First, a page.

Your SlideShare is downloading. ×
0
Lec57[1]
Lec57[1]
Lec57[1]
Lec57[1]
Lec57[1]
Lec57[1]
Lec57[1]
Lec57[1]
Lec57[1]
Lec57[1]
Lec57[1]
Lec57[1]
Lec57[1]
Lec57[1]
Lec57[1]
Lec57[1]
Lec57[1]
Lec57[1]
Lec57[1]
Lec57[1]
Lec57[1]
Lec57[1]
Lec57[1]
Lec57[1]
Lec57[1]
Upcoming SlideShare
Loading in...5
×

Thanks for flagging this SlideShare!

Oops! An error has occurred.

×
Saving this for later? Get the SlideShare app to save on your phone or tablet. Read anywhere, anytime – even offline.
Text the download link to your phone
Standard text messaging rates apply

Lec57[1]

1,535

Published on

0 Comments
1 Like
Statistics
Notes
  • Be the first to comment

No Downloads
Views
Total Views
1,535
On Slideshare
0
From Embeds
0
Number of Embeds
0
Actions
Shares
0
Downloads
50
Comments
0
Likes
1
Embeds 0
No embeds

Report content
Flagged as inappropriate Flag as inappropriate
Flag as inappropriate

Select your reason for flagging this presentation as inappropriate.

Cancel
No notes for slide

Transcript

  1. The Microcirculation & Lymphatic System<br />
  2. Blood Vessel Structure & Function<br />The major types of blood vessels are<br />Arteries<br />The large distributing vessels that bring blood to the body <br />Arterioles bring blood to the capillaries<br />Capillaries <br />The tiny vessels that distribute blood to the cells<br />Venules drain blood from the capillaries<br />Veins<br />The large collecting vessels that bring blood back to the heart<br />
  3. Capillary Beds<br />A capillary bed is a network of the body’s smallest vessels that run throughout almost all tissues, especially the loose connective tissue<br />This flow is also called a microcirculation<br />
  4. Structure of the Microcirculation<br />Capillary System<br /><ul><li>Metarterioles
  5. Precapillary sphincter
  6. True capillaries</li></li></ul><li>The microcirculation<br />This is transport of nutrients to the tissues and removal of cell excreta. <br />The small arterioles control blood flow to each tissue area<br />local conditions in the tissues in turn control the diameters of the arterioles. <br />Each tissue controls its own blood flow in relation to its individual needs<br />
  7. The walls of the capillaries are thin, constructed of single-layer, highly permeable endothelial cells<br />Therefore, water, cell nutrients, and cell excreta can all interchange quickly and easily between the tissues and the circulating blood<br />
  8. Structure of the Microcirculation and Capillary System<br />Each artery entering an organ branches six to eight times before the arteries become small enough to be called arterioles<br />Then the arterioles themselves branch two to five times, reaching diameters of 5 to 9 micrometers at their ends where they supply blood to the capillaries.<br />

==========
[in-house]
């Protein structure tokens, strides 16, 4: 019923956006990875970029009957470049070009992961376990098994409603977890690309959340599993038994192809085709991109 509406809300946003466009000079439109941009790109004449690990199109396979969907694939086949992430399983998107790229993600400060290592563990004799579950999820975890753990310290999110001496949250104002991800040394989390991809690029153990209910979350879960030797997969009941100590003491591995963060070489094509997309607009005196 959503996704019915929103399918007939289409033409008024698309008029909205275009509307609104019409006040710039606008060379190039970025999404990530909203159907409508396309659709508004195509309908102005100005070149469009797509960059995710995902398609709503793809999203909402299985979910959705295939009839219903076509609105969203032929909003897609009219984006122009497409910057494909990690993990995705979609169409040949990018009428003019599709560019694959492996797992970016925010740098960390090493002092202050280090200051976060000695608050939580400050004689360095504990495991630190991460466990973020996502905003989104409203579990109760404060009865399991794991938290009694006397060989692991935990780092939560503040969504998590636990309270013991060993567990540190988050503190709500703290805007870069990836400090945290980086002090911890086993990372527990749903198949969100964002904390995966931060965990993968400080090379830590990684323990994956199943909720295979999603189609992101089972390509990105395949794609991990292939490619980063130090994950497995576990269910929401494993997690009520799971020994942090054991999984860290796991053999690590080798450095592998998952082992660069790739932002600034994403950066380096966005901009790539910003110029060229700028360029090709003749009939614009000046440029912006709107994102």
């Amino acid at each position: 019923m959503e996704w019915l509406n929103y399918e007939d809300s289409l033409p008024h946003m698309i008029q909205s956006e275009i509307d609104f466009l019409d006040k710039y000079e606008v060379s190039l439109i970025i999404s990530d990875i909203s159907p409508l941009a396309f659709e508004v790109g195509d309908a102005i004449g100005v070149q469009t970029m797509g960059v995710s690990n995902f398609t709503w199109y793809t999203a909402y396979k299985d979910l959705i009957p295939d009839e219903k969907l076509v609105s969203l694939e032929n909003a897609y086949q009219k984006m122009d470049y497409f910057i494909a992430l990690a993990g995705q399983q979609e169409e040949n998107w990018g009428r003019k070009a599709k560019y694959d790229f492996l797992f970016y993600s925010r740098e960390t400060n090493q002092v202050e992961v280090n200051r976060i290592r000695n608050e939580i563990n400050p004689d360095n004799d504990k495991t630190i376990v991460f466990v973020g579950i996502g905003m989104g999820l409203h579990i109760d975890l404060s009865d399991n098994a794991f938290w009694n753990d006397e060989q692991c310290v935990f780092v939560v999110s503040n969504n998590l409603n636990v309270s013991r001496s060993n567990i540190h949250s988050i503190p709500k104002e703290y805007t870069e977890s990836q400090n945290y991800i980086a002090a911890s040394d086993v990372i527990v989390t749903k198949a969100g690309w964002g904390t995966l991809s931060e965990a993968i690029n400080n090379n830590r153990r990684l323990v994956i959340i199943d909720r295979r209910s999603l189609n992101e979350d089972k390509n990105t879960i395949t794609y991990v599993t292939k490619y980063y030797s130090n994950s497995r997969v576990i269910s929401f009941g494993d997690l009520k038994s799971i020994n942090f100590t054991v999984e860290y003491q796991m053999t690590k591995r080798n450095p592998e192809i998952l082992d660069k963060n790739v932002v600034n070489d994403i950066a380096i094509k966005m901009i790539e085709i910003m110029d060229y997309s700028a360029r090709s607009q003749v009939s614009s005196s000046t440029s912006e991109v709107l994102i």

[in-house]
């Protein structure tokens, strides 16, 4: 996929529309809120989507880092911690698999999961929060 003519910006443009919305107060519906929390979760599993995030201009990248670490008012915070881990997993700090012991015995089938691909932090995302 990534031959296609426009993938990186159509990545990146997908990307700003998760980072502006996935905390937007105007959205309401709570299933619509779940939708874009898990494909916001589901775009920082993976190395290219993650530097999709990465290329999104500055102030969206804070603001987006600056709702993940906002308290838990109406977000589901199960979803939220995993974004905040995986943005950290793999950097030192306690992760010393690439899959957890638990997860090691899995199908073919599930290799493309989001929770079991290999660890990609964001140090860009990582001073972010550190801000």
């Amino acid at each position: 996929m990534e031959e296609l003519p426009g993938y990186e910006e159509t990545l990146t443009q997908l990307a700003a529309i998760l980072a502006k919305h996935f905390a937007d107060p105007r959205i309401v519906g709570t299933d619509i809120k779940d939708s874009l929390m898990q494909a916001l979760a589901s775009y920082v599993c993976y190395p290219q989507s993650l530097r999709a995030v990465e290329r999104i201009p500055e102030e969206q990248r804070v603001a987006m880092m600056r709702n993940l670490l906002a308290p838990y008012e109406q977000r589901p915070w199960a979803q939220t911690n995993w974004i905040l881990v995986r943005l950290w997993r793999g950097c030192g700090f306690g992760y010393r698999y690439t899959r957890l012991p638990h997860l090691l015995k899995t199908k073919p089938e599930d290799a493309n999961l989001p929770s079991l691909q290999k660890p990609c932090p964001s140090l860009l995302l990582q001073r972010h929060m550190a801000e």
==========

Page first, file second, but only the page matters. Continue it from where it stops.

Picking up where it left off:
9. Metarteriole and precapillary sphincter<br />The metarterioles do not have a continuous muscular coat, but smooth muscle fibers encircle the vessel at intermittent points<br /> At the point where each true capillary originates from a metarteriole, a smooth muscle fiber usually encircles the capillary<br />This is called theprecapillary sphincter<br />This precapillary sphincter. can open and close the entrance to the capillary<br />
  10. Capillary Beds<br /> When the precapillary sphincters are relaxed, blood flows through the true capillaries and takes part in exchanges with tissue cells<br />
  11. Capillary Beds<br /> When the precapillary sphincters are contracted, blood flows through the shunts and bypasses the tissue cells<br />
  12. Arterioles<br />The diameter of each arteriole is regulated in two ways:<br />Local factors in the tissues signal the smooth musculature to contract or relax, thus regulating the amount of blood sent downstream to each capillary bed<br />Sympathetic nervous system adjusts the diameter of arterioles throughout the body to regulate systemic blood pressure<br />
  13. Structure of the Capillary Wall<br />The wall is composed of endothelial cells and is surrounded by basement membrane<br />The total thickness of the capillary wall is only about 0.5 micrometer <br />The internal diameter of the capillary barely large enough for red blood cells and other blood cells to squeeze through <br />
  14. Two passageways connecting the interior of the capillary with the exterior <br />intercellular cleft<br />plasmalemmal vesicles<br />The cleft normally with a width of about 10 nanometers, slightly smaller than the diameter of an albumin protein molecule <br />The rate of thermal motion of water molecules, ions and small solutes is so rapid that all of these diffuse with ease between the interior and exterior of the capillaries through these the intercellular clefts<br />Pores" in the Capillary Membrane<br />